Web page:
2d. The fourth petition is, "Give us this day our daily bread;" by which is meant, either spiritual or corporal food: some understand it of spiritual food; as the word read, preached, and heard, which is that to the soul as bread is to the body, refreshing, nourishing, and strengthening; and the ordinances, called the goodness and fatness of the Lord's house, particularly the Lord's Supper, the bread of the eucharist; but that was not instituted when this directory was given; and when it was, was not to be administered daily; rather Christ, the bread of life, with respect to which the disciples made a request to Christ similar to this petition; "Lord, evermore give us this bread!" but it seems best of all to understand it of corporal food, which sense the order of the prayer directs to; and which, if not intended, would be imperfect; since then there would be no petition in it for temporal mercies, which yet is necessary. "Bread," with the Hebrews, includes all the necessaries and conveniences of life (see Gen. 3:19, 28:20); the epithets of it are, "our" bread and "daily" bread: ours, not by desert, for we are not worthy of the least mercy; not what we have a natural right to, and a claim upon; Adam had a grant of all good things, sinning, all were forfeited; men in common now enjoy them, through the indulgence of providence; only believers in Christ have a real and proper right unto them; which they have through interest in him, and by being coheirs with him: ours, what we have in a lawful way, by inheritance from our parents, by legacies from our friends, by our own labour and industry, and in a way of lawful trade and commerce: "ours," and not another's; not what is got from others, neither by fraud, and is the bread of deceit; nor by force and rapine, and is the bread of violence and oppression; nor by theft, and is the bread of wickedness; nor enjoyed in sloth, and is the bread of idleness; such bread is not ours, but another's; and, indeed, to live upon alms, is to live on another's bread; and though lawful, is not desirable, but to be deprecated; "Give me neither poverty," &c. and when we are directed to pray, give us our bread, we are taught to pray for others as well as for ourselves; that our fellow creatures and fellow Christians might have bread as well as ourselves; even "the congregation of the Lord's poor," (Ps. 74:19) the other epithet, "daily" bread, the word used, for it is only in this place, and differently rendered; in the Syriac version, "The bread of our necessity," or indigence, what is "necessary for the day," as the Persic version; and seems to be the same Job calls his "necessary food," what is necessary for the support of life, and what our heavenly Father knows we have need of; food that is fit to eat, such as a father will give to a son; not a stone, nor a scorpion, but proper food; as every creature of God, designed for that purpose, is good; so epiousiov may signify, that which is fit for our nature, substance, and being, as a learned Lexicographer interprets it; what is fit for the sustentation of our bodily substance, and the preservation of our life and being; and is what Agur calls food "convenient," suitable to our nature, condition, and circumstances; and as much of it as is "sufficient". The manna of the Israelites might with great propriety be called their daily bread; since it was rained about their tents every morning, and was gathered by them every day, and that by everyone, "according to his eating;" that is, as much as he could eat, or was proper for him to eat (Ex. 16:16-18).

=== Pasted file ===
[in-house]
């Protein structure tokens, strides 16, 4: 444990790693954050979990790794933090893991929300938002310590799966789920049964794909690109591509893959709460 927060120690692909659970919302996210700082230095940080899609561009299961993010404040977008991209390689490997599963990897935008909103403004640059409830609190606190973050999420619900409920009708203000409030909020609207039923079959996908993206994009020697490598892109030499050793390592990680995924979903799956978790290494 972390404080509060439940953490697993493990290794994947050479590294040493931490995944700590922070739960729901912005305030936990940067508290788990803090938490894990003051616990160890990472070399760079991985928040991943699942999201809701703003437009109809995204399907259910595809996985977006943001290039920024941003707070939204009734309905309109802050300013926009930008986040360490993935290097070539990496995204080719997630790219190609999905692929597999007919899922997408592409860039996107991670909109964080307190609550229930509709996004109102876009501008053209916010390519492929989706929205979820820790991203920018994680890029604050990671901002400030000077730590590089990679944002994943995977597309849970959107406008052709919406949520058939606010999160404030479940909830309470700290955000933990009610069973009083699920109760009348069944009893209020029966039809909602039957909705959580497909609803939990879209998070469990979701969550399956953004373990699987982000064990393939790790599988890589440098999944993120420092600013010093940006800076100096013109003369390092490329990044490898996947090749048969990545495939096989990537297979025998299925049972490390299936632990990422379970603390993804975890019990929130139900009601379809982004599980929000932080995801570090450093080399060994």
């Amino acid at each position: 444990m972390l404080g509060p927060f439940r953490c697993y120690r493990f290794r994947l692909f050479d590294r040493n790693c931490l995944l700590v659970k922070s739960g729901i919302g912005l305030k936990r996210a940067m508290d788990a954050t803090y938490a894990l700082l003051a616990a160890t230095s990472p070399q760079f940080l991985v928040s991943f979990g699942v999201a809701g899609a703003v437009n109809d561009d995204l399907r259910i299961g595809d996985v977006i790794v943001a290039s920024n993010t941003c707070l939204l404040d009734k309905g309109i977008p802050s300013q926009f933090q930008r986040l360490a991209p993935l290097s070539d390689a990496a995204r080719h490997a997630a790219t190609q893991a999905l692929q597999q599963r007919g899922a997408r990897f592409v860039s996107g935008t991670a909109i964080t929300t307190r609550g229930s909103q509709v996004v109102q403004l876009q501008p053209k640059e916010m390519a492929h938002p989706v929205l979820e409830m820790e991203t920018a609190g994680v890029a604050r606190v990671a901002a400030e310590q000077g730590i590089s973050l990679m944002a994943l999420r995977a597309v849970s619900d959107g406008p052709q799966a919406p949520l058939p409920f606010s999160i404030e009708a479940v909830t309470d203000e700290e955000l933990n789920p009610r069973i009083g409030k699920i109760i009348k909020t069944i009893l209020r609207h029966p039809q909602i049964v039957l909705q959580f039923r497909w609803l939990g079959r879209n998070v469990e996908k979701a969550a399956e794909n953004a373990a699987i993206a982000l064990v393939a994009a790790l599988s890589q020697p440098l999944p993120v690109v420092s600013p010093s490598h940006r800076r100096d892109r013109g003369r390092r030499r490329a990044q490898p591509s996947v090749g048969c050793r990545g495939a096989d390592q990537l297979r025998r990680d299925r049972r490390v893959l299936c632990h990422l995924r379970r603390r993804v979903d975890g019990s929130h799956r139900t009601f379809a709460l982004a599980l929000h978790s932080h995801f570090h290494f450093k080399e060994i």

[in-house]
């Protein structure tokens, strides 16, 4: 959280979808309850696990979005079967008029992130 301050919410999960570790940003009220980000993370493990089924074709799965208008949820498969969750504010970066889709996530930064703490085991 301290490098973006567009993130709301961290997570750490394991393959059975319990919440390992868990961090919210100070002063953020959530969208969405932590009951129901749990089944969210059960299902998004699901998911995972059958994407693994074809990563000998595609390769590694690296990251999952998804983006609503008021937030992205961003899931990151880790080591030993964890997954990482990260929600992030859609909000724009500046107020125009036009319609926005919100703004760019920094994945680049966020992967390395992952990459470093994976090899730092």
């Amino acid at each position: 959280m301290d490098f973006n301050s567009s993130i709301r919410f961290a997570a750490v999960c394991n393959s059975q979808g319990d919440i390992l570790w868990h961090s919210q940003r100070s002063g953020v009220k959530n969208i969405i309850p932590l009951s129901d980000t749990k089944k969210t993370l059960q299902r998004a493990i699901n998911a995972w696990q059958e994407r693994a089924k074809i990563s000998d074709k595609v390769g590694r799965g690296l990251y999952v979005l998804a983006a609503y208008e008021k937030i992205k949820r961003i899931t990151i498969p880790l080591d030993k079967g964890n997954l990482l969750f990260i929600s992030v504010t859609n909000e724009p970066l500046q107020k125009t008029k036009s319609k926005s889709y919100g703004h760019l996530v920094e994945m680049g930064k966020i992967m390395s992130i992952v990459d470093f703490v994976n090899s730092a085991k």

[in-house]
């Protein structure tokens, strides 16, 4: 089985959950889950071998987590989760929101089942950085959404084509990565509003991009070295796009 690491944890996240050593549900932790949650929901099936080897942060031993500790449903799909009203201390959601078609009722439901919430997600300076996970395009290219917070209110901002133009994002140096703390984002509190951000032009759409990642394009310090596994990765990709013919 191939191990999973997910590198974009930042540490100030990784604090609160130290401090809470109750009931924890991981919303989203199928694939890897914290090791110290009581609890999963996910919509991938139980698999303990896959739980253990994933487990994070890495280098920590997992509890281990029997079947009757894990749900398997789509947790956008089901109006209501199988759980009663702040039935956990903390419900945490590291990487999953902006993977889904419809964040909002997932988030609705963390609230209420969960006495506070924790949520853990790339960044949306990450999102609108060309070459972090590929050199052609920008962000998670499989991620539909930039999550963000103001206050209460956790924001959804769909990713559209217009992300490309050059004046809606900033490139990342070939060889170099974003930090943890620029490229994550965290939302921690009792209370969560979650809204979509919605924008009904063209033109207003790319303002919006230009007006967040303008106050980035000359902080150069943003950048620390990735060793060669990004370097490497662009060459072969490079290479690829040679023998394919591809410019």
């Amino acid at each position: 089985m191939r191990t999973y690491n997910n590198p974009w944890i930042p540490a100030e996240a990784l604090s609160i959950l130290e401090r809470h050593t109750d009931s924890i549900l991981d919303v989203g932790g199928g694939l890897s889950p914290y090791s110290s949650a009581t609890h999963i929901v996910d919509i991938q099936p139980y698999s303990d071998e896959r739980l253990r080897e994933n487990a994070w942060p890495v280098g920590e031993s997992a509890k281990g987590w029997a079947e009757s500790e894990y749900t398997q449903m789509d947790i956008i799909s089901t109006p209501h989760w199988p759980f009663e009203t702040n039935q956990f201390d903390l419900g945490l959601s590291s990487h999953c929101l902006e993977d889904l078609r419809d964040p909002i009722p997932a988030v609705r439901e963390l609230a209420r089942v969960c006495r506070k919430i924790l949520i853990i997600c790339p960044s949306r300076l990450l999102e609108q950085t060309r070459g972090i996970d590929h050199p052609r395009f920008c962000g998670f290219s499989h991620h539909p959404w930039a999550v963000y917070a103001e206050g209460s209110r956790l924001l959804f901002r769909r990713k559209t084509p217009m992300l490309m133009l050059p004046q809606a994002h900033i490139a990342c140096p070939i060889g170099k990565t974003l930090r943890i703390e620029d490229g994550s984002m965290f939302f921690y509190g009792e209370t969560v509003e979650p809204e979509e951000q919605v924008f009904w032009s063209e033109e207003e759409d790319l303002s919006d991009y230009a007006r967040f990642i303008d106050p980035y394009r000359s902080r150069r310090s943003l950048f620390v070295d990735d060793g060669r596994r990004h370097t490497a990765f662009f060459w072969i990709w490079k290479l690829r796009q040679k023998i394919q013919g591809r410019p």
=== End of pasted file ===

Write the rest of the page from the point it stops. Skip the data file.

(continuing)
The petition is, "Give us" our daily bread; which shows it is to be prayed for, and to be expected as the gift of God, from whom every good gift comes; and it may be expected, because promised; "Bread shall be given him": and though it is our bread, gotten by our labour and industry, yet it is to be ascribed to the bounty and blessing of God, and acknowledged a gift of his; for it is "the blessing of the Lord upon the diligent hand that maketh rich," (Prov. 10:4, 22) and when we pray that this may be given, we pray for other things to be given with it, or it will be of no avail; as that God would give us health and appetite; for if our bones are chastened with strong pain, and our bodies filled with diseases, we shall be like the sick man, whose "life abhorreth bread, and his soul dainty meat;" and likewise that God would give nourishment with it; for this is not from food itself alone, nor at the option and will of men, but is of God; and therefore a blessing is to be asked upon our food, or otherwise how can we expect it should be nourishing unto us? (see Deut. 8:3; 1 Tim. 4:5) yea, a "power to eat" of what we have is to be asked of God; for some are so unnatural and cruel to themselves, as to withhold from themselves what is meet, as well as from others; for, for a man to eat of the fruit of his labours in a sober way, is the "gift of God," (Eccl. 5:18, 19, 6:2) and what we ask, and God gives us, is for our use, and not to be abused by us; which is neither for true pleasure, nor profit, nor honour; and since what we have is by gift, we should be content with such things as we have, and be thankful for them: and this petition teaches us, that we should be daily dependent on God, and his providence, and not trust in the gift, but in the Giver; and not think to set our "nest on high," out of the reach of providence, and as if delivered "from the power of evil;" but remember, that he that gives can take away (1 Tim. 6:17; Hab. 2:9). The time when food is to be prayed for is, "this day;" which may teach us the brevity and uncertainty of life, since we cannot boast, promise, and assure ourselves, of a tomorrow; and may instruct us to depress all anxious and immoderate care of what we shall eat, and drink, and wear on the morrow, since we know not what a day may bring forth; and sufficient for the day is both the evil and good of it: and we may learn by it, that our wants may be expected to return on us daily; the food of yesterday will not suffice for this day, nor the food of this day for the morrow; it must be asked for every day: and from hence it appears, that we should pray daily, always, and without ceasing; as the word of God directs.